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The rate of offending on both NSW trains and at stations is very low, however relative risk varies considerably depending upon location, day of week and time of day.

The rail transport system is an integral part of the State’s urban infrastructure. Residents in the Sydney Statistical Division make approximately one million train trips on an average weekday. While this only accounts for five per cent of trips (most are made by car), it accounts for 13 per cent of the distance travelled and nearly 10 per cent of the time travelled on a typical weekday. Most train journeys occur without experiencing any form of crime. However, a number of passengers report concerns over personal security on one or more of their passenger journeys. For example, in 2008, 26 per cent of train users reported feeling threatened by the actions of other people on a train or at a station, 19 per cent reported witnessing or being a victim of criminal activity or violent behaviour, and 23 per cent of train users reported witnessing or being a victim of harassment or verbal abuse.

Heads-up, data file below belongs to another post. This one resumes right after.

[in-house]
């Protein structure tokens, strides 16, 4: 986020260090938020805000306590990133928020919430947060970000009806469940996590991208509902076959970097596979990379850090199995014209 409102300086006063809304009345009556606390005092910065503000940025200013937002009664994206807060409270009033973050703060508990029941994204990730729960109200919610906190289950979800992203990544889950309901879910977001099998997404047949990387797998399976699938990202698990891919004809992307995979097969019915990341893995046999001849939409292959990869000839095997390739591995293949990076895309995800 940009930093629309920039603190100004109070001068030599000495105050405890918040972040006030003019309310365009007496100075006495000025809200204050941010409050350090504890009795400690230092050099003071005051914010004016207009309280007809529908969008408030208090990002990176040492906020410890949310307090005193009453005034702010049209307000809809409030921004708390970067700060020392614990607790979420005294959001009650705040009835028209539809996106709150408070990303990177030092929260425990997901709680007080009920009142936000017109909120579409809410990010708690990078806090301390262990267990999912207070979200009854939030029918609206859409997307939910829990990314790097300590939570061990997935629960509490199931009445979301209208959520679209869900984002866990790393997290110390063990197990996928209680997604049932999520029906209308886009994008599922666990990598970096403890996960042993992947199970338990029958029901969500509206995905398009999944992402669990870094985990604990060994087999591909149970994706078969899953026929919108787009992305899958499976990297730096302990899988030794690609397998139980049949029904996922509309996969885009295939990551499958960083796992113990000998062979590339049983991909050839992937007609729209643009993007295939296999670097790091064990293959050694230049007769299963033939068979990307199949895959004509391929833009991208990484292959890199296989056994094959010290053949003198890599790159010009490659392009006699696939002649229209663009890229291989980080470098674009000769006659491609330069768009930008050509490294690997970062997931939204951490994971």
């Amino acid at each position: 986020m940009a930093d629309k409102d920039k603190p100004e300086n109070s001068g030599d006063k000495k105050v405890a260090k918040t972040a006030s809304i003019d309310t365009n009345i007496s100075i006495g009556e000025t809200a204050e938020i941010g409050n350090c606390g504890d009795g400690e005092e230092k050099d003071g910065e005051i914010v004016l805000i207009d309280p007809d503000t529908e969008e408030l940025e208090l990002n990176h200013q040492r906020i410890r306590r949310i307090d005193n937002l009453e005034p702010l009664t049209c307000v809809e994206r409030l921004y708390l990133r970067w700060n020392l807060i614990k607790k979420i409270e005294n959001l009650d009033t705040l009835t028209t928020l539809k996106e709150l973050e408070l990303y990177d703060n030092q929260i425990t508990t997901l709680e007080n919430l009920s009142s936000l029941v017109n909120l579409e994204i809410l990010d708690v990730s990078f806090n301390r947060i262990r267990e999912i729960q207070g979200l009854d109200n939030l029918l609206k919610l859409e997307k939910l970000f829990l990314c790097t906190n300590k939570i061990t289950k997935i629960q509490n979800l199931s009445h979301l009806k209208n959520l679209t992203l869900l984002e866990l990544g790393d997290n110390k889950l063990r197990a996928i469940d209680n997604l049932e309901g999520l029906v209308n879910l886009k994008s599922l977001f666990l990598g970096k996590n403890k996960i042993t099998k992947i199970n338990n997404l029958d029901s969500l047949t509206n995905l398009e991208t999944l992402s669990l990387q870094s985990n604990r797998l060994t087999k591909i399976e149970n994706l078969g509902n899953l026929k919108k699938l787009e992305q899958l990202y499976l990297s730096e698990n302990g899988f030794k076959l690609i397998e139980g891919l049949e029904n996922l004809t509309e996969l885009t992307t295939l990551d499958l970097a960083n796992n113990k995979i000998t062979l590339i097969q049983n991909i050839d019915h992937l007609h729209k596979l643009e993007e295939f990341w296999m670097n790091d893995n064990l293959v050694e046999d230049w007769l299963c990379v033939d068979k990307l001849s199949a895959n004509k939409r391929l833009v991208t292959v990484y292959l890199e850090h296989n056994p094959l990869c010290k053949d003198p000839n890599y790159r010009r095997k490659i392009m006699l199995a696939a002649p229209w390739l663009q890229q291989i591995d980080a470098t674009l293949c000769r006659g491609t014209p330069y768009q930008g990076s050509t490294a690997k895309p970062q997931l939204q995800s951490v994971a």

While surveys such as these provide important information about the extent of victimisation on the rail system, surveys do not allow for detailed analysis of crime in particular locations or at particular times. Crime information recorded by the NSW Police Force allows for these sorts of comparisons. In 1994, the Bureau published a report detailing the spatial and temporal characteristics of recorded crime on the NSW rail system. The report attracted widespread public interest. The data reported in Jochelson’s report covered the early part of the 1990s and are now very out of date. The aim of the current report is to update Jochelson’s study to give a broad profile of recorded crime on the NSW rail system between the years 2001 and 2010.

Image: emmettanderson / flickr

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